Tuberculosis (TB) Treatment and Vaccine

What is the treatment for tuberculosis?

A person with a positive skin test, a normal chest X-ray, and no symptoms most likely has only a few TB germs in an inactive state and is not contagious. Nevertheless, treatment with an antibiotic may be recommended for this person to prevent the TB from turning into an active infection. The antibiotic used for this purpose is called isoniazid (INH). If taken for six to 12 months, it will prevent the TB from becoming active in the future. In fact, if a person with a positive skin test does not take INH, there is only a 5%-10% lifelong risk that the TB will become active.

Taking isoniazid can be inadvisable (contraindicated) during pregnancy or for those suffering from alcoholism or liver disease. Also, isoniazid can have side effects. The side effects occur infrequently, but a rash can develop, and the individual can feel tired or irritable. Liver damage from isoniazid is a rare occurrence and typically reverses once the drug is stopped. Very rarely, however, especially in older people, the liver damage (known as INH hepatitis) can even be fatal. It is important therefore, for the doctor to monitor a patient's liver by periodically ordering blood tests called "liver function tests" during the course of INH therapy. Another side effect of INH is a decreased sensation in the extremities referred to as a peripheral neuropathy. This can be avoided by taking vitamin B6 (pyridoxine), and this is often prescribed along with INH.

A person with a positive skin test along with an abnormal chest X-ray and sputum evidencing TB bacteria has active TB and is contagious. As already mentioned, active TB usually is accompanied by symptoms, such as a cough, fever, weight loss, and fatigue.

Active TB is treated with a combination of medications along with isoniazid. Rifampin (Rifadin, rifampicin), ethambutol (Myambutol), and pyrazinamide are the drugs commonly used to treat active TB in conjunction with isoniazid (INH). Four drugs are often taken for the first two months of therapy to help kill any potentially resistant strains of bacteria. Then the number is usually reduced to two drugs for the remainder of the treatment based on drug-sensitivity testing that is usually available by this time in the course of the illness. Current studies are adding a fluoroquinolone (moxifloxacin [Avelox]) medication for a shorter period of time to the regimen. However, data regarding outcomes of this addition are still pending. Streptomycin, a drug that is given by injection, may be used as well, particularly when the disease is extensive and/or the patients do not take their oral medications reliably (termed "poor compliance"). Treatment usually lasts for many months and sometimes for years. Successful treatment of TB is dependent largely on the compliance of the patient. Indeed, the failure of a patient to take the medications as prescribed is the most important cause of failure to cure the TB infection. In some locations, the health department demands direct monitoring of patient compliance with therapy, including requiring the medication only be given to the patient one dose at a time, and requiring the patient to swallow the medication in the presence of the health department personnel (directly observed therapy).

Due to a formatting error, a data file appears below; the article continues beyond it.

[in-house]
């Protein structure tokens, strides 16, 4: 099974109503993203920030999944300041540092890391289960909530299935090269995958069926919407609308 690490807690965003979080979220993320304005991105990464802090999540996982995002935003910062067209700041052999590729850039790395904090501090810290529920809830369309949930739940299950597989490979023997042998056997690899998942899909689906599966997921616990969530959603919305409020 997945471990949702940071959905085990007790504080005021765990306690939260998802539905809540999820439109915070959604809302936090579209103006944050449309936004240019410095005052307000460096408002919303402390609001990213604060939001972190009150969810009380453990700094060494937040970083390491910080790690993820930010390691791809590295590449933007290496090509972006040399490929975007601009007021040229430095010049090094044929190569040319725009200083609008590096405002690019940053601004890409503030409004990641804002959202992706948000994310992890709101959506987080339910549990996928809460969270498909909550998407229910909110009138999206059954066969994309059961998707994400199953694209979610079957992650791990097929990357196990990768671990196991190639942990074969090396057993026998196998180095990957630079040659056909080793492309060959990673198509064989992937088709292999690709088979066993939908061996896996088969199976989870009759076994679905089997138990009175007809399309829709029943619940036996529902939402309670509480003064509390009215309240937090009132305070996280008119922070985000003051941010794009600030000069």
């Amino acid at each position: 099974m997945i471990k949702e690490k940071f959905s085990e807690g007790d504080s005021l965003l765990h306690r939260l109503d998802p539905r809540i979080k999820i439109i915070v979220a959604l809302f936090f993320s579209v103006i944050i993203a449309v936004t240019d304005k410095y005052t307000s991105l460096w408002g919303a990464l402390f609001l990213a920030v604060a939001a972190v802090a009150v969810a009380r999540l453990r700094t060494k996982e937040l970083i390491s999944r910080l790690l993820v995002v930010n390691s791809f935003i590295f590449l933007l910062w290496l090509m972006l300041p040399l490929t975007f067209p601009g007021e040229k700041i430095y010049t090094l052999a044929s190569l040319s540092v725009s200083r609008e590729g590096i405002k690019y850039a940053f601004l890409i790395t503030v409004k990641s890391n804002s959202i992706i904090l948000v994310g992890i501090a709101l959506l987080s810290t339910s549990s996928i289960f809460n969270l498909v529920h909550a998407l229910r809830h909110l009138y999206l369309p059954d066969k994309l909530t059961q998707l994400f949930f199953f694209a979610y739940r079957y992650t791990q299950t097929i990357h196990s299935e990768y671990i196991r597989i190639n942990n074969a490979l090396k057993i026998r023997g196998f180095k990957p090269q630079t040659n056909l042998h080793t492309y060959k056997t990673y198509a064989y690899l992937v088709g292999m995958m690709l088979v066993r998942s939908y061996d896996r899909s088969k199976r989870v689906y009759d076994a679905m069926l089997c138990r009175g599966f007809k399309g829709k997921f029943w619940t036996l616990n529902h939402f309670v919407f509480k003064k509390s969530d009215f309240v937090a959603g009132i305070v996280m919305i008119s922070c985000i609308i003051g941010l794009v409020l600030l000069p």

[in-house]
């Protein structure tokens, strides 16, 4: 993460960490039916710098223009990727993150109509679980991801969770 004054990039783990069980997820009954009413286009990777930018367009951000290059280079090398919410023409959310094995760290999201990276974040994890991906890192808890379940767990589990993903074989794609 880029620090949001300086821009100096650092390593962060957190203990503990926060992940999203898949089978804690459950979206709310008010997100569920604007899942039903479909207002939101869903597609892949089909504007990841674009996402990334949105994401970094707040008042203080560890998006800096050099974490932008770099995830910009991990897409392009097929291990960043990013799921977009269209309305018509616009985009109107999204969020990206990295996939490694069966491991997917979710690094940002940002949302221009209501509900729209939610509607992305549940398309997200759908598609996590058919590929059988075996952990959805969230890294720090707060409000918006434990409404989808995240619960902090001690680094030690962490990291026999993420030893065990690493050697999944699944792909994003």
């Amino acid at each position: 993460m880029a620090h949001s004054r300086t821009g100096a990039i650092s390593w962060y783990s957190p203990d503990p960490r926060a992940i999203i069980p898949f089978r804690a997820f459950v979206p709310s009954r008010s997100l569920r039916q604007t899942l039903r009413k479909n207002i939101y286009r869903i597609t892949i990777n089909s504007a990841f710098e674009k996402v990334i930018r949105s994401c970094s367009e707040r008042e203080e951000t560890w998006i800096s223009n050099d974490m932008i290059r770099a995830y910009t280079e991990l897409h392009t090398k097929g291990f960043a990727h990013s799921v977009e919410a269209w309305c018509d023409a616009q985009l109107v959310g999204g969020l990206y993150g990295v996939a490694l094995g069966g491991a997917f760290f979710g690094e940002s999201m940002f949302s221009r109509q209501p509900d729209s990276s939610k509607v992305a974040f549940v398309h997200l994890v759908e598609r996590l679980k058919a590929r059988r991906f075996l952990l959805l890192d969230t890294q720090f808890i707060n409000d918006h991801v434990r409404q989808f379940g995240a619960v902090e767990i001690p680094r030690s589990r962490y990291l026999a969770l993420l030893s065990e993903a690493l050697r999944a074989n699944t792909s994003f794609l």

Several new agents are being investigated for the treatment of TB, such as nitroimidazo-oxazine, sutezolid, and delamanid. Bedaquiline (Sirturo) is available in the U.S. for treatment of MDR TB. Treatment of MDR TB often requires multidrug therapy of 18-24 months' duration, which is expensive, toxic, and of limited effectiveness. These newer agents will hopefully improve our ability to treat this disease.

Surgery on the lungs may be indicated to help cure TB when medication has failed, but in this day and age, surgery for TB (multidrug-resistant TB) is unusual. Treatment with appropriate antibiotics will usually cure the TB. Without treatment, however, tuberculosis can be a lethal infection. Therefore, early diagnosis is important. Those individuals who have been exposed to a person with TB, or suspect that they have been, should be examined by a doctor for signs of TB and screened with a TB skin test.

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What is drug-resistant TB?

Drug-resistant TB (TB that does not respond to drug treatment) has become a very serious problem in recent years in certain populations. For example, INH-resistant TB is seen among patients from Southeast Asia. The presence of INH-like substances in the cough syrups in that part of the world may play a role in causing the INH resistance. Drug-resistant cases are also often seen in prison populations. However, the major reason for the development of resistance is poorly managed TB care. This can result from poor patient compliance, inappropriate dosing or prescribing of medication, poorly formulated medications, and/or an inadequate supply of medication. Multidrug-resistant tuberculosis (MDR TB) refers to organisms that are resistant to at least two of the first-line drugs, INH and rifampin. More recently, extensively (extremely) drug-resistant tuberculosis (XDR TB) has emerged. These bacteria are also resistant to three or more of the second-line treatment drugs.